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Mainstream, VOL LIII No 27 New Delhi June 27, 2015

Nikhil Chakravartty, Our Contemporary

Monday 29 June 2015

by Nirupam Sen

This month is Nikhi Chakravartty’s death anniversary. I have known very few journalists (perhaps my personal, idiosyncratic application of Lenin’s dictum: “Better fewer, but better”). Nikhil Chakravartty was among these few. I discussed some domestic and foreign policy issues with him often and, very occasionally, visited him at his Kaka Nagar flat. For me, too, the red door was intellectually welcoming, reassuring and opened to the Left. For him too, as for Robert Burns, “the rank was but the guinea stamp, a man’s a man for all that”. His modesty and simple lifestyle were integral to a democratic outlook, open to all who had something to say: as he once told somebody: “One has to travel by bus to be close to the masses.”

As a Marxist, he reflected real Marxism: a commitment to the empowerment of the poor and to socialism as the realisation of true freedom; a holistic approach to political, social, economic and international issues and an unflagging and unwavering struggle for his ideas and beliefs. He praised and wrote on the best of Nehru, Indira Gandhi and the Left, but never hesitated to oppose them when he saw that they were profoundly mistaken. Since this month is also the anniversary of the declaration of the Emergency, one recalls his opposition to the Emergency and his break with his party, the Communist Party of India, for supporting it. He staunchly opposed press censorship. As I remember him, his commitment to the poor is vivid in my memory. Once, when discussing something, I quoted form memory some lines from Chinua Achebe’s Anthills of the Savannah. He was so struck and moved that he asked me to repeat the lines: “It is not just this second hand, hand-me-down capitalism, ridiculous and doomed...but the inability of our rulers to establish vital links with the poor of our country, with the bruised heart that throbs so painfully at the core of the nation’s being.” Perhaps, he was attracted by the fact that these words encapsulated his own deepest convictions. Today there are reports of some trying to buy the Padma Bhushan. Nikhil Chakravartty declined it in 1990. He may have said that this was because a journalist should be independent (in any case relevant in a time of Murdochisation of the media and its control by corporate interests). But I am convinced that he was instinctively rejecting what was to come, in increasing measure, from the year after: reification and the ravages of the neoliberal market.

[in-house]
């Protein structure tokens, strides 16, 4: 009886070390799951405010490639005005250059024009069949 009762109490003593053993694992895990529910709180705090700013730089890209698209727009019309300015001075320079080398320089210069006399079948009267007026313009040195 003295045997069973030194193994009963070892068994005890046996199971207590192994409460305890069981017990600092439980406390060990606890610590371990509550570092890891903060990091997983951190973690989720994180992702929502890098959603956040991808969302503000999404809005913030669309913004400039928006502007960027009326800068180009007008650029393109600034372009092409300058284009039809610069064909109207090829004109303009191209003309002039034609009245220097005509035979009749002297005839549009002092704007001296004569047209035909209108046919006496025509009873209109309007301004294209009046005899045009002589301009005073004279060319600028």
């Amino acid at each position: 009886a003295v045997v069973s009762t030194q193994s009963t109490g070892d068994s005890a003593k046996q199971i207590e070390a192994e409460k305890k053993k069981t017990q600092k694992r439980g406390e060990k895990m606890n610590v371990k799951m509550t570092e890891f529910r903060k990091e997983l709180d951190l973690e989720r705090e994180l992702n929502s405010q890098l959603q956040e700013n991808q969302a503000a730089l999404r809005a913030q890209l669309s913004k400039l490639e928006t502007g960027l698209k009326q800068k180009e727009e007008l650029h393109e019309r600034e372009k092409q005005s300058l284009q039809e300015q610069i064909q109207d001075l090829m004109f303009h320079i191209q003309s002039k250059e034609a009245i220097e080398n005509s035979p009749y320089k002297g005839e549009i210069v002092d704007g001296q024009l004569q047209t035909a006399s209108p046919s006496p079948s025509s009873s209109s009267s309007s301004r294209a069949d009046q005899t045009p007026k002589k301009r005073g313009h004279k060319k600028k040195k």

On foreign policy, I would show his contem-porary relevance by a single example. In 1962, he did not hesitate to condemn the Chinese aggression or criticise those sections of the Left who seemed to be supportive of the Chinese. He also joined issue with the USSR for its tilt towards China. He wrote a series of forthright articles and an eloquent open letter to the leaders of the Soviet Union. The international constellation, then, was roughly similar to what exists today: the Chinese intruded and then attacked across the border; the USA was seemingly friendly but of little operational strategic assistance; the Soviet Union (Russia) was generally not unfriendly, but more definitely supportive of China. Nikhil Chakra-vartty’s anti-imperialism and defence of our independence and our non-aligned policy remained undiminished. He could foresee (like Nehru) that the Soviet Union would change its position and only a truly independent and non-aligned India could achieve cooperation with USSR and an honourable future compromise with China. He would have had little time or patience with what can only be described as ‘the lowest common denominator of a set of particularly vulgar fractions’ that passes for much foreign policy commentary today, a random recent example being Shyam Saran’s review of Raja Mohan’s latest book in The Indian Express (June 20, 2015), where we find these ‘gems of the purest ray serene’: “enlightened self-interest, unencumbered by ideological preferences” and “multi-alignment, as against non-alignment”. With his sharp clarity of vision, Nikhil Chakravartty would have seen that self-interest is only class interest and, therefore, by definition, unenlightened and ‘multi-alignment’ and being ‘unencumbered by ideological preferences’ are simply Orwellian doublespeak for aligning with the USA. In its fullness, this policy was inaugurated by Dr Manmohan Singh, an observation which N.C. would have wholeheartedly endorsed had he been alive and amongst us today.

Nikhil Chakravartty was a doughty opponent of corruption, sadly contemplating India becoming increasingly, in Somerset Maugham’s phrase, a ‘sunny country inhabited by shady people’. In his language, as in his life, there was no striving for phrase-making, for purple patches. His style was clear, logical, direct and effective. As we have seen, he was neither afraid to attack the Right, nor was his style cramped by criticism from the Left. He was a man of ideas, a man of conviction and a man of honour, but above all a real communist, humanist and intellectual. He is needed today more than ever before.

A noted diplomat (now retired), Nirupam Sen was India’s Permanent Representative to the UN in New York.